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Common Issues & Your Ideas
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April 15, 2011

Written by: Vincent McConeghy

When I walked into my neighborhood pizza/wing joint, and they actually greeted me, I knew something was up. The place looked different. 

Tidier. 

There were new to-go menus on the counter. The slush machine, for months collecting dust on the counter, was again frothing with lemon and blueberry flavored ice.

Trixie, I said. What's up with the customer service?

Trixie just nodded in the direction over my shoulder. I turned and caught a glimpse of the newly installed Subway channel lock sign on a formerly shuttered store front across the street.

Boss is freaking out, Trixie said. They're already starting to kill us at lunch time.

How Subway crowbarred a location across the street from my neighborhood pizza/wing joint was a rather astonishing feat of chain engineering. 

Give Subway credit. They did their homework. This was a densely populated area, devoid of commercial space, and the storefront they retrofitted must have cost a small fortune; a small fortune in the sense that an independent was not likely to gamble long on a location that needed this much work.

Right before my eyes I had more evidence of something larger and more profound happening to my local environment. I didn't need to smash atoms at the super collider to confirm this.

We put the hot sauce on the side for your fingers, Trixie said to me. Just the way you like.

Trixie was more apt to say bupkis to me in my long tenure as a customer than acknowledge a pain-in-the-ass request to put the sauce on the side of an order of chicken fingers.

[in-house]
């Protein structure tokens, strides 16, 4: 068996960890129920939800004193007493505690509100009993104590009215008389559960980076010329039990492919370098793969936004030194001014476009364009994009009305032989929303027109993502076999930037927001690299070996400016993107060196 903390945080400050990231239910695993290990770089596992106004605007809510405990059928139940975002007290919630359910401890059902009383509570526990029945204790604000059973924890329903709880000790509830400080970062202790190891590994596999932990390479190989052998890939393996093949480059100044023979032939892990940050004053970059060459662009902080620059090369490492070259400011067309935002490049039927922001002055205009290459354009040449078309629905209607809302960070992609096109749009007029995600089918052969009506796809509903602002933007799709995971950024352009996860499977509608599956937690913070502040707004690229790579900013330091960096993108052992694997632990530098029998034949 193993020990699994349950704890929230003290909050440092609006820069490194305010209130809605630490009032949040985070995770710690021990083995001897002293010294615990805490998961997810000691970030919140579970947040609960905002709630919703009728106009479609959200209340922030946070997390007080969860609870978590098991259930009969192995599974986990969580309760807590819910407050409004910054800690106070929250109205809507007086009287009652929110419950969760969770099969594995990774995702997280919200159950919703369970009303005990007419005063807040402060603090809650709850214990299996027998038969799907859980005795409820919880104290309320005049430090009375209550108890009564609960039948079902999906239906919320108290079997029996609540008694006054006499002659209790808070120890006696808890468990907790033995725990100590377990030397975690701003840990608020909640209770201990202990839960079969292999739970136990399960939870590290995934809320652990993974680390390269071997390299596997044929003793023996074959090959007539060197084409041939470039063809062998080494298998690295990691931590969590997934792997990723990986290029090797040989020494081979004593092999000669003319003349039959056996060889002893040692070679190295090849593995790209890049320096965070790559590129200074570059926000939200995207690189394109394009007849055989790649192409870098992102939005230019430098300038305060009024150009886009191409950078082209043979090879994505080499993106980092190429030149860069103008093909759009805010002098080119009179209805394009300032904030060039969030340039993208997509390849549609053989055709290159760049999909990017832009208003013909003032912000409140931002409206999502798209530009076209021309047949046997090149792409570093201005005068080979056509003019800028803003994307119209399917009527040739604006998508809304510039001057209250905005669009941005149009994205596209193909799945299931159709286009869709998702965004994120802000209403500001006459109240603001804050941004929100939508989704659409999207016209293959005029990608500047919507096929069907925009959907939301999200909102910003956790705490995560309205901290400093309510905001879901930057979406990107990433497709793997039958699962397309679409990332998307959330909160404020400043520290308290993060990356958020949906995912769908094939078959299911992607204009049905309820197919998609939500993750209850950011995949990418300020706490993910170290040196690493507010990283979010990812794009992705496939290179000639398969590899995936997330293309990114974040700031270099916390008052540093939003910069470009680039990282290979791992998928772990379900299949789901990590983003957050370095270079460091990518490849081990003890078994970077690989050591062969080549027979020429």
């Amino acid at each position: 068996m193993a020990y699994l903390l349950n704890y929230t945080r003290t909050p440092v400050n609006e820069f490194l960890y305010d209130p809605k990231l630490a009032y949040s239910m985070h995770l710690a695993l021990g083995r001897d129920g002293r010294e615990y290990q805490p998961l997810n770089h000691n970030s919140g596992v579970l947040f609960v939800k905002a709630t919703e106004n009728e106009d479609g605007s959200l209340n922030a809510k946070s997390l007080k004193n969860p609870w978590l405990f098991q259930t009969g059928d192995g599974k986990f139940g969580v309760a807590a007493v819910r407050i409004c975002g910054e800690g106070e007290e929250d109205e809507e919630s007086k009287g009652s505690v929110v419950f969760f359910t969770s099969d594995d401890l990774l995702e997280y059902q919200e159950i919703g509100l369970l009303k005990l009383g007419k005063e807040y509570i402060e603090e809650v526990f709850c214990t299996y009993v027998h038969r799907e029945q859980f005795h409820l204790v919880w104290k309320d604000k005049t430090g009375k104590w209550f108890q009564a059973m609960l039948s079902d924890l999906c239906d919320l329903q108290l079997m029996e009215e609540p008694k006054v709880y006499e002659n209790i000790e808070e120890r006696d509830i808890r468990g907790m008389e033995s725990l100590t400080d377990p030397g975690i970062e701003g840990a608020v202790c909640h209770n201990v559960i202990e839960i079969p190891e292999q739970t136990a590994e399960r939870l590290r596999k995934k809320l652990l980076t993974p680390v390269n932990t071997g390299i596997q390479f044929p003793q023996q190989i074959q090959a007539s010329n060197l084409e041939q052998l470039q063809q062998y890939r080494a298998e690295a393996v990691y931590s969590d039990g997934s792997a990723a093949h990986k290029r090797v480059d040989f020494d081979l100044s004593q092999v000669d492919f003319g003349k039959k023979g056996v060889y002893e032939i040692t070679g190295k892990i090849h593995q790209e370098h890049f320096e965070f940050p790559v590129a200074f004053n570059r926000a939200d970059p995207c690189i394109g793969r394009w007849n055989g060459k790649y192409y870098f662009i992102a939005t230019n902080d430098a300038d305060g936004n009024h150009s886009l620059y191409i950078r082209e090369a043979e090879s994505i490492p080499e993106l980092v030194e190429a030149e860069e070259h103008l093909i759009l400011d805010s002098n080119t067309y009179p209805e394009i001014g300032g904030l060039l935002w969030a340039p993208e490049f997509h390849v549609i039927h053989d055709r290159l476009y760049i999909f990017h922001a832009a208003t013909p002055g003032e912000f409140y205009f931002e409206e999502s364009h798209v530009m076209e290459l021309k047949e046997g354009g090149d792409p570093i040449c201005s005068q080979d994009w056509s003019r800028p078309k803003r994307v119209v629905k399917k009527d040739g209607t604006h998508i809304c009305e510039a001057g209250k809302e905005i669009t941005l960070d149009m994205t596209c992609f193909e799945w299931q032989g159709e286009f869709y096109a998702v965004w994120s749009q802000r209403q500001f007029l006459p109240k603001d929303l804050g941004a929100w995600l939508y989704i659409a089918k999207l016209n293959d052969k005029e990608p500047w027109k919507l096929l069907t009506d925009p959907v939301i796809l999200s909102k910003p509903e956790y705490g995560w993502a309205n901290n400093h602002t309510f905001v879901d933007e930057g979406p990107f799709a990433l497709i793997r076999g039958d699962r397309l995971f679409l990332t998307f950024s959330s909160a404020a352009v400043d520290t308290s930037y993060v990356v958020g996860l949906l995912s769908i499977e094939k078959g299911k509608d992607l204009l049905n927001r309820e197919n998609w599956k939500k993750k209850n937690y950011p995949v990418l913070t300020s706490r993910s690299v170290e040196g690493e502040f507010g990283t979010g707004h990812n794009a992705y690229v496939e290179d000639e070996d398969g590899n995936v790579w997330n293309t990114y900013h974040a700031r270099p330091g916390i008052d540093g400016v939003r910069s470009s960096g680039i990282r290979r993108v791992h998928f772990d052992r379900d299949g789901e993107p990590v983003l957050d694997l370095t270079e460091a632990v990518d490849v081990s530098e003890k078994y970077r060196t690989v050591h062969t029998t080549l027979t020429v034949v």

It was at that moment when fear crept into me. I was afraid for Trixie, afraid for my neighborhood pizza/wing joint. 

In the city I live in, they never did build out the subway far enough to reach a critical mass. It has languished for decades as a defeatist metaphor in our town; heroic in intent but woefully short of scale. 

For years we've been content to convince ourselves that a subway-to-nowhere was just part-and-parcel with the rest of our incompleteness. 

We had become, like my neighborhood pizza/wing joint, disinterested.

But someone came along and built a new Subway stop. Bright and shiny, where something like this should have been built long ago.

It was a reminder that what is left unfinished gets built nonetheless. Not at our hands, not at the time of our choosing, and not with all the idiosyncrasies of our neighborhood joints, to which fewer and fewer return.

 


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